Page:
In Jankovich v Jankovich (14-P-1703), the Massachusetts Court of Appeals refused to morally condemn a father’s decision to have an extra-marital affair with the parties’ live-in au pair.
Two years prior to their separation in 2012, the parties Jankovich hired a live in au pair, to assist with the needs their children. For the years leading up to the separation, the father explored the limits of a romantic relationship with the au pair. Ultimately, one night, the father left home while the children were sleeping and did not return.
At the divorce trial, the father refused to testify about his ongoing relationship with the live-in au pair. Notwithstanding this absence of testimony, the trial judge concluded that the father had been involved in a long-term relationship with the au pair prior to separation. The mother testified that as a result of the separation, the children began experiencing trauma such as bed wetting, outbursts, and sleeping in the mother’s bed. It was also revealed at trial that the children were unaware of the extramarital affair.
The trial judge also found that the au pair had done nothing to adversely affect the children.
The central issue in Jankovich was not whether – but under what circumstances – it may limit a child’s access to third-persons after divorce.
On appeal, the mother asked the Massachusetts Court of Appeals (in effect) for a moral condemnation of the father’s lifestyle, by preventing the children to be exposed to the au pair.
The Appeals Court refused.
In this particular case, the mother relied on a case called Fort v. Fort, 12 Mass.App.Ct. 411, 415 (1981). However, in that case, the court rejected the mother’s argument, stating: “Our courts must serve a society comprised of groups that are widely disparate in cultural background and moral and religious outlook. The judges who must ultimately determine disputes over custody have the same disparities of outlook as the society they serve. Obviously the individual judge cannot hold up his own moral and religious views as the standard against which he determines the moral fitness of the proposed custodian, for different judges would make conflicting determinations, and ‘the judicial branch of government, with respect to [custody disputes], would become a government of men and not of laws.’ “Ibid.quoting from Reddington v. Reddington, 317 Mass. 760, 765 (1945).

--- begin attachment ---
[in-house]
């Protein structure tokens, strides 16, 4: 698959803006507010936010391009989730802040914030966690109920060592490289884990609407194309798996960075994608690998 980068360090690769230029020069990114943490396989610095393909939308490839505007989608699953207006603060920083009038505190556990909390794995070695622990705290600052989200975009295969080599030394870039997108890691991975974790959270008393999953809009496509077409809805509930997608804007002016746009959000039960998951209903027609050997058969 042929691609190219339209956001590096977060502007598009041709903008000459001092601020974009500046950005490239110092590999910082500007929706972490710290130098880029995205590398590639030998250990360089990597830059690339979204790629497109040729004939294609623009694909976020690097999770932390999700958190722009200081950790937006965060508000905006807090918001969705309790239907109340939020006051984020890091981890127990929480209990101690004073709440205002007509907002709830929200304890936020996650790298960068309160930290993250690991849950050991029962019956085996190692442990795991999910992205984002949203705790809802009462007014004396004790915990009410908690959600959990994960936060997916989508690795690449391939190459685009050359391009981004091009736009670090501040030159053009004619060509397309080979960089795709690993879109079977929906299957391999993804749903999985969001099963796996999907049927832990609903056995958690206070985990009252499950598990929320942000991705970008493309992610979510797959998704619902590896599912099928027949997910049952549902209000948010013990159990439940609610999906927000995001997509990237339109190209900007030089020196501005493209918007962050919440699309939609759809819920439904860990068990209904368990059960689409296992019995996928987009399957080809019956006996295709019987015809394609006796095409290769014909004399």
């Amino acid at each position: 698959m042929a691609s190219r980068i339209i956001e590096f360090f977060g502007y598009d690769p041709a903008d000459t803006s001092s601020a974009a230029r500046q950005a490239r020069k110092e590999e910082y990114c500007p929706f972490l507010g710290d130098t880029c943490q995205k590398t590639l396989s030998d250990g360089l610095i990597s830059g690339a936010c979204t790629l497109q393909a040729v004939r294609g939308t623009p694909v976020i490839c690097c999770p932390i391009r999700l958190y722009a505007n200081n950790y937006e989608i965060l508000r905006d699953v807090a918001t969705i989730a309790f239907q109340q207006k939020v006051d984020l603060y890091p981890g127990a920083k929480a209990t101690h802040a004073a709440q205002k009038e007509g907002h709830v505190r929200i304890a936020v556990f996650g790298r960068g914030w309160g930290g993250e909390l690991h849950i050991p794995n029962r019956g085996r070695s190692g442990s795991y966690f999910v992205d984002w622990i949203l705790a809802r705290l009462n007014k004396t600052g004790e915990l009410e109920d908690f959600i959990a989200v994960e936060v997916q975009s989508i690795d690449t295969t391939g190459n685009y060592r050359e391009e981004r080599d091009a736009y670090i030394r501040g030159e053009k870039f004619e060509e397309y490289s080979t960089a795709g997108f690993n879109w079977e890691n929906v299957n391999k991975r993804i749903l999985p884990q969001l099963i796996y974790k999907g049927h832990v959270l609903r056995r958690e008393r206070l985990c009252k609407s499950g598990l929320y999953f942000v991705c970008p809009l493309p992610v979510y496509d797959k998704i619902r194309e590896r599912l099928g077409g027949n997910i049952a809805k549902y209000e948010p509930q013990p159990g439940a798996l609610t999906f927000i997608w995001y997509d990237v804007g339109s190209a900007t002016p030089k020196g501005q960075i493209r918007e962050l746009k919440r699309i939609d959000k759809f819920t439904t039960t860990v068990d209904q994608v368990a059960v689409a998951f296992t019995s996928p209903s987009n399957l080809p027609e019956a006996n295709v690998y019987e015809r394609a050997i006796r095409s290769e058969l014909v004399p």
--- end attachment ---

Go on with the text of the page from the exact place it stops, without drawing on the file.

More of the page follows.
Rather, in a divorce case like Jankovich, the judge’s responsibility is to evaluate the “interpersonal relationships of the persons involved as they affect the well-being of the child or children whose custody is under consideration.” Fort, supra at 418.
The mother continued her argument by citing “compelling parallels” between her case and the case of B.B.V. v. B.S.V., 68 Mass.App.Ct. 12 (2006), where the Court of Appeals imposed a limitation on the award of physical custody in favor of the wife by requiring that she not allow or permit the children to be in the presence of her father, with whom she was in an incestuous relationship. The appeals court rejected the wife’s exhortation that there were “compelling parallels”, and refused to extend the rule of B.B.V. to Jankovich.
Factually, the bar remains high for parties seeking to enjoin children’s exposure to third parties. The foreseeable threshold remains B.B.V., or at least something as extraordinary.
Litigants are thusly cautioned by Jankovich, and cautioned against assuming the responsibility of the judiciary is issue findings of moral condemnation.
Jankovich v. Jankovich
14-P-1703 (November 5, 2015) Anthony J. Low, Esq. is a Managing Partner at the Shapiro Law Group, who focuses his practice in highly charged custody disputes, complex divorce litigation, and general defense litigation. Anthony may be reached at email@example.com.